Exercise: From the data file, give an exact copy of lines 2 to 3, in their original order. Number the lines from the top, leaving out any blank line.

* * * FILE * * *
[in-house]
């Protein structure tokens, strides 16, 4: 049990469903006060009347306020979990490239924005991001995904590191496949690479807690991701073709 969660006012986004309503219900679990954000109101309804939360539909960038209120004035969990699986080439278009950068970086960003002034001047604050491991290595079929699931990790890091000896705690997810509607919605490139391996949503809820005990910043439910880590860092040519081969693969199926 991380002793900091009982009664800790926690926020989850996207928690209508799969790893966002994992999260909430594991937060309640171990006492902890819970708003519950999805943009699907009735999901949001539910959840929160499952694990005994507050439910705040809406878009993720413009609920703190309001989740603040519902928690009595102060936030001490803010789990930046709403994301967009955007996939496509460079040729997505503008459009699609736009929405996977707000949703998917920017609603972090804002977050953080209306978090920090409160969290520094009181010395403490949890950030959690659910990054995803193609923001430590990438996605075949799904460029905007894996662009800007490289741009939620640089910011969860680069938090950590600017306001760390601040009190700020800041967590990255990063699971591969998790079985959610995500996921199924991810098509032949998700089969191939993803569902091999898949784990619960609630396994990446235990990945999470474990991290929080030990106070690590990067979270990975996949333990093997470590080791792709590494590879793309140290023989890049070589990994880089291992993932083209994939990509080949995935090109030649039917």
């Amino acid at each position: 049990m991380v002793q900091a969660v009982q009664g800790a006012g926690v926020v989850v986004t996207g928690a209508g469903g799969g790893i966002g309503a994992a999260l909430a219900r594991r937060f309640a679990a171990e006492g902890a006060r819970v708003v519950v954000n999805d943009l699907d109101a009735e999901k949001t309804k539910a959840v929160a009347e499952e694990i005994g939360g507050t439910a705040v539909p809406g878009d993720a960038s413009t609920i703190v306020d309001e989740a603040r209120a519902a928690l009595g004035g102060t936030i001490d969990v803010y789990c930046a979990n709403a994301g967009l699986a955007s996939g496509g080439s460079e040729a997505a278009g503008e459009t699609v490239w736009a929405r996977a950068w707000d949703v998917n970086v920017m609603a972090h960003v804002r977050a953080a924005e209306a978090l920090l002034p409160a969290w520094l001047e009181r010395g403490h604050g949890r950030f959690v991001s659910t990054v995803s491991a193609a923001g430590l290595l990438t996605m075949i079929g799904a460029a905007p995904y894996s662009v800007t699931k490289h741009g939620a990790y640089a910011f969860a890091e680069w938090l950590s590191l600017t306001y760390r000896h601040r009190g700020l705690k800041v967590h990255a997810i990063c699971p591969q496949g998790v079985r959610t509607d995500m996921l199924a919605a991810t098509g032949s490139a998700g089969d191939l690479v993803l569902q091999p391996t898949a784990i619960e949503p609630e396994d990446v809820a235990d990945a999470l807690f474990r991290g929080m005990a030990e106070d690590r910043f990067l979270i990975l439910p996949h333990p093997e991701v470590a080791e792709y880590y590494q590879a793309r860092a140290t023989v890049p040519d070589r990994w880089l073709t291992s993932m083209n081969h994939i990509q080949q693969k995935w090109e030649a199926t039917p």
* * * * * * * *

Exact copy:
């Protein structure tokens, strides 16, 4: 049990469903006060009347306020979990490239924005991001995904590191496949690479807690991701073709 969660006012986004309503219900679990954000109101309804939360539909960038209120004035969990699986080439278009950068970086960003002034001047604050491991290595079929699931990790890091000896705690997810509607919605490139391996949503809820005990910043439910880590860092040519081969693969199926 991380002793900091009982009664800790926690926020989850996207928690209508799969790893966002994992999260909430594991937060309640171990006492902890819970708003519950999805943009699907009735999901949001539910959840929160499952694990005994507050439910705040809406878009993720413009609920703190309001989740603040519902928690009595102060936030001490803010789990930046709403994301967009955007996939496509460079040729997505503008459009699609736009929405996977707000949703998917920017609603972090804002977050953080209306978090920090409160969290520094009181010395403490949890950030959690659910990054995803193609923001430590990438996605075949799904460029905007894996662009800007490289741009939620640089910011969860680069938090950590600017306001760390601040009190700020800041967590990255990063699971591969998790079985959610995500996921199924991810098509032949998700089969191939993803569902091999898949784990619960609630396994990446235990990945999470474990991290929080030990106070690590990067979270990975996949333990093997470590080791792709590494590879793309140290023989890049070589990994880089291992993932083209994939990509080949995935090109030649039917």
């Amino acid at each position: 049990m991380v002793q900091a969660v009982q009664g800790a006012g926690v926020v989850v986004t996207g928690a209508g469903g799969g790893i966002g309503a994992a999260l909430a219900r594991r937060f309640a679990a171990e006492g902890a006060r819970v708003v519950v954000n999805d943009l699907d109101a009735e999901k949001t309804k539910a959840v929160a009347e499952e694990i005994g939360g507050t439910a705040v539909p809406g878009d993720a960038s413009t609920i703190v306020d309001e989740a603040r209120a519902a928690l009595g004035g102060t936030i001490d969990v803010y789990c930046a979990n709403a994301g967009l699986a955007s996939g496509g080439s460079e040729a997505a278009g503008e459009t699609v490239w736009a929405r996977a950068w707000d949703v998917n970086v920017m609603a972090h960003v804002r977050a953080a924005e209306a978090l920090l002034p409160a969290w520094l001047e009181r010395g403490h604050g949890r950030f959690v991001s659910t990054v995803s491991a193609a923001g430590l290595l990438t996605m075949i079929g799904a460029a905007p995904y894996s662009v800007t699931k490289h741009g939620a990790y640089a910011f969860a890091e680069w938090l950590s590191l600017t306001y760390r000896h601040r009190g700020l705690k800041v967590h990255a997810i990063c699971p591969q496949g998790v079985r959610t509607d995500m996921l199924a919605a991810t098509g032949s490139a998700g089969d191939l690479v993803l569902q091999p391996t898949a784990i619960e949503p609630e396994d990446v809820a235990d990945a999470l807690f474990r991290g929080m005990a030990e106070d690590r910043f990067l979270i990975l439910p996949h333990p093997e991701v470590a080791e792709y880590y590494q590879a793309r860092a140290t023989v890049p040519d070589r990994w880089l073709t291992s993932m083209n081969h994939i990509q080949q693969k995935w090109e030649a199926t039917p």